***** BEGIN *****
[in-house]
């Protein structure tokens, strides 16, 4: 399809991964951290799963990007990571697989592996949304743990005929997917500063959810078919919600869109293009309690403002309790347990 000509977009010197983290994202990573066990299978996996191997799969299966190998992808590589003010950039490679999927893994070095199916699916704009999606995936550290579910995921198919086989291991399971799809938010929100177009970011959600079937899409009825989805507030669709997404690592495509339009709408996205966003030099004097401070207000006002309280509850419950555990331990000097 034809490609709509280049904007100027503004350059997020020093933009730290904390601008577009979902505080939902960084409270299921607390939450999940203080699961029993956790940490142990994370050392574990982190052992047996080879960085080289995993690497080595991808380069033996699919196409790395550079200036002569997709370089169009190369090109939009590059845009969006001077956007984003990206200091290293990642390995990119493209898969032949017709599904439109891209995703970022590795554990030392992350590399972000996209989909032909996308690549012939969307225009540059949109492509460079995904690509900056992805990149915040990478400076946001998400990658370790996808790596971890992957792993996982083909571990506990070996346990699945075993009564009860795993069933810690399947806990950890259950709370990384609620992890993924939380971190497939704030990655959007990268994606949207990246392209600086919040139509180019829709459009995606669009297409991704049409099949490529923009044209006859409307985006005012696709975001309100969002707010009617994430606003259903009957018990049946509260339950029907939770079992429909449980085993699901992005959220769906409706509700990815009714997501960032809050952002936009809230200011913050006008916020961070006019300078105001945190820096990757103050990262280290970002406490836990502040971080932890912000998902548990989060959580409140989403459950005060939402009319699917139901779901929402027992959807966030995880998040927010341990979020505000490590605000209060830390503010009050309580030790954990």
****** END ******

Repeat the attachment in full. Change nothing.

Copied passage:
[in-house]
């Protein structure tokens, strides 16, 4: 399809991964951290799963990007990571697989592996949304743990005929997917500063959810078919919600869109293009309690403002309790347990 000509977009010197983290994202990573066990299978996996191997799969299966190998992808590589003010950039490679999927893994070095199916699916704009999606995936550290579910995921198919086989291991399971799809938010929100177009970011959600079937899409009825989805507030669709997404690592495509339009709408996205966003030099004097401070207000006002309280509850419950555990331990000097 034809490609709509280049904007100027503004350059997020020093933009730290904390601008577009979902505080939902960084409270299921607390939450999940203080699961029993956790940490142990994370050392574990982190052992047996080879960085080289995993690497080595991808380069033996699919196409790395550079200036002569997709370089169009190369090109939009590059845009969006001077956007984003990206200091290293990642390995990119493209898969032949017709599904439109891209995703970022590795554990030392992350590399972000996209989909032909996308690549012939969307225009540059949109492509460079995904690509900056992805990149915040990478400076946001998400990658370790996808790596971890992957792993996982083909571990506990070996346990699945075993009564009860795993069933810690399947806990950890259950709370990384609620992890993924939380971190497939704030990655959007990268994606949207990246392209600086919040139509180019829709459009995606669009297409991704049409099949490529923009044209006859409307985006005012696709975001309100969002707010009617994430606003259903009957018990049946509260339950029907939770079992429909449980085993699901992005959220769906409706509700990815009714997501960032809050952002936009809230200011913050006008916020961070006019300078105001945190820096990757103050990262280290970002406490836990502040971080932890912000998902548990989060959580409140989403459950005060939402009319699917139901779901929402027992959807966030995880998040927010341990979020505000490590605000209060830390503010009050309580030790954990």